Hector Protector and As I Went Over the Water illustrated by Maurice Sendak (Harper & Row, 49 pp., $4.25). Since Caldecott and Lesley Brooke, nobody has illustrated nursery rhymes this well. These wonderfully funny, charming, slightly scary colored drawings are just as good as those Mr. Sendak did for Where the Wild Things Are—which should go on your list too, if you don’t have it already.
Lullabies and Night Songs music by Alec Wilder, illustrated by Maurice Sendak, edited by William Engvick (Harper & Row, 78 pp., $6.95.) Here the lyrics and music range from brilliant to fairly dim, but the illustrations, again by Mr. Sendak, are all wonderful. If you are the sort of generous and gifted parent who plays the piano and sings to your children, by all means get this book—or if the price is no obstacle, you can buy it just to look at.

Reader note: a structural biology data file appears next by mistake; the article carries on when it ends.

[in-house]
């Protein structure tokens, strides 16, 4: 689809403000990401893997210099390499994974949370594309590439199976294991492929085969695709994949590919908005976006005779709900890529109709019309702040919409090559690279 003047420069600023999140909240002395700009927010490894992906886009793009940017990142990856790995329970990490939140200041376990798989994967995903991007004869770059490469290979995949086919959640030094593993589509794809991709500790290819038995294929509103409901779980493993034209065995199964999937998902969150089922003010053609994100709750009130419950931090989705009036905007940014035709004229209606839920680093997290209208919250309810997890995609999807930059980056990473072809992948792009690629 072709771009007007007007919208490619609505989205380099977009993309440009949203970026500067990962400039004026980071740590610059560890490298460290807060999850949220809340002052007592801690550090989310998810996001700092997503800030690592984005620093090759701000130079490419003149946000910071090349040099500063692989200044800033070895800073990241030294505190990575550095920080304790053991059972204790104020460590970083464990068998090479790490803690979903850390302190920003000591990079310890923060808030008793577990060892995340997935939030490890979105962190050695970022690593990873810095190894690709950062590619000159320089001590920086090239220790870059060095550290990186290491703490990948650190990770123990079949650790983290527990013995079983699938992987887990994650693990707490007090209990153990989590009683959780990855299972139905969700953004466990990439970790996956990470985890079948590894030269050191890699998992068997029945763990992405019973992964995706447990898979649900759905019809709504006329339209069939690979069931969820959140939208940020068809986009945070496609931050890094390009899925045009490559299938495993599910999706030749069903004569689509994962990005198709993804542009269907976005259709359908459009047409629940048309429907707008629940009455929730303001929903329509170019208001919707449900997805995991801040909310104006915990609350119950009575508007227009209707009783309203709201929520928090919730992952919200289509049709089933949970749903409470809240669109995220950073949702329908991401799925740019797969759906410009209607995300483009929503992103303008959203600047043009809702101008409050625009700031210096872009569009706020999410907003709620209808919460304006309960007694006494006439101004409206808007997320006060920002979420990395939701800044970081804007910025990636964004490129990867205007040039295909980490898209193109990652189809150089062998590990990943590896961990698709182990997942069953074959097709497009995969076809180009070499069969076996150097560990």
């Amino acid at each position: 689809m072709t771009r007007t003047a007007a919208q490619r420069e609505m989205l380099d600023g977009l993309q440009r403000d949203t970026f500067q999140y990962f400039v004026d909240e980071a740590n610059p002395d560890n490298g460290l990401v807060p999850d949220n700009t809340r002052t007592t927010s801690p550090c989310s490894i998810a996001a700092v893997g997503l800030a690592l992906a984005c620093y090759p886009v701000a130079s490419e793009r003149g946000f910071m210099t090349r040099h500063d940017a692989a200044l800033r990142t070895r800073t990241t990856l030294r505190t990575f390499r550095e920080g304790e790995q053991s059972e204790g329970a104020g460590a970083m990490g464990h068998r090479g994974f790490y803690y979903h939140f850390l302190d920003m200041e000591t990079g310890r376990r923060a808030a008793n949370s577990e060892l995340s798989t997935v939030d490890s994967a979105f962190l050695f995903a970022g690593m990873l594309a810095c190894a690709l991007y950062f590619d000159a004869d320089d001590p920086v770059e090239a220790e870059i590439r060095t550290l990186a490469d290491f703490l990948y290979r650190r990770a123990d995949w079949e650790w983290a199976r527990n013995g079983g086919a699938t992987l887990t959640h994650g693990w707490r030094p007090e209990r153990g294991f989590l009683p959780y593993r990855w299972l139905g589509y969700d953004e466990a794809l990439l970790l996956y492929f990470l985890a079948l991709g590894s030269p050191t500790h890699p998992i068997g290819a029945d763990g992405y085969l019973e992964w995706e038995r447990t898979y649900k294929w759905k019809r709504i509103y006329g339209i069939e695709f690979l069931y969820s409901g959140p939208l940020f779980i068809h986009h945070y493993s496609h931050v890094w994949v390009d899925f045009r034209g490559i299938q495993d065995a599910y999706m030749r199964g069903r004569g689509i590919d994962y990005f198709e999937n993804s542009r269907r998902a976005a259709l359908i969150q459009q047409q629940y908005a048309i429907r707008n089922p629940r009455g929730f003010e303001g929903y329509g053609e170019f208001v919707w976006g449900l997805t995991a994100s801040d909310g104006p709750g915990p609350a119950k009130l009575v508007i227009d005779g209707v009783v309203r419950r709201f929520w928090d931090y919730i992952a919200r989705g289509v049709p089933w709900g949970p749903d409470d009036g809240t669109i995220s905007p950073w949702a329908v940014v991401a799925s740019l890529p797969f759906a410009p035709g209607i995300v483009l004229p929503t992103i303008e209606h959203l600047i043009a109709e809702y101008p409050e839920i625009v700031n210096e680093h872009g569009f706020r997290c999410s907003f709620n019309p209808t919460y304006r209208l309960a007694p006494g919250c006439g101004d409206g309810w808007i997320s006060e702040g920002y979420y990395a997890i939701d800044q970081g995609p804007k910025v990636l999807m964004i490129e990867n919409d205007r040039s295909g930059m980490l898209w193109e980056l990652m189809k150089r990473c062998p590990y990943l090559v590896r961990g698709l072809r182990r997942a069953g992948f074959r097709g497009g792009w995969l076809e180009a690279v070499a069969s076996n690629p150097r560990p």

Babar Comes to America by Laurent de Brunhoff (Random House, 84 pp., $3.95). This latest addition to the series begun by Jean de Brunhoff and now continued by his son isn’t really a story, but, as my oldest son says, “more of a funny travelogue.” Babar tours America, following, I suspect, much the same route as his biographer’s family took on a recent visit. It’s a pretty upper-middle-class tour: Hilton hotels, a weekend in Scarsdale, the Harvard-Yale game, and a party at a film-director’s house in Beverly Hills; Babar has lunch with the President and visits the Lampoon building in Cambridge. But Chicago, New York, Washington, Disneyland, and the Grand Canyon are included too: the pictures are lively and colorful, and it’s a fine book to read aloud to children who like Babar and have been to some of these places.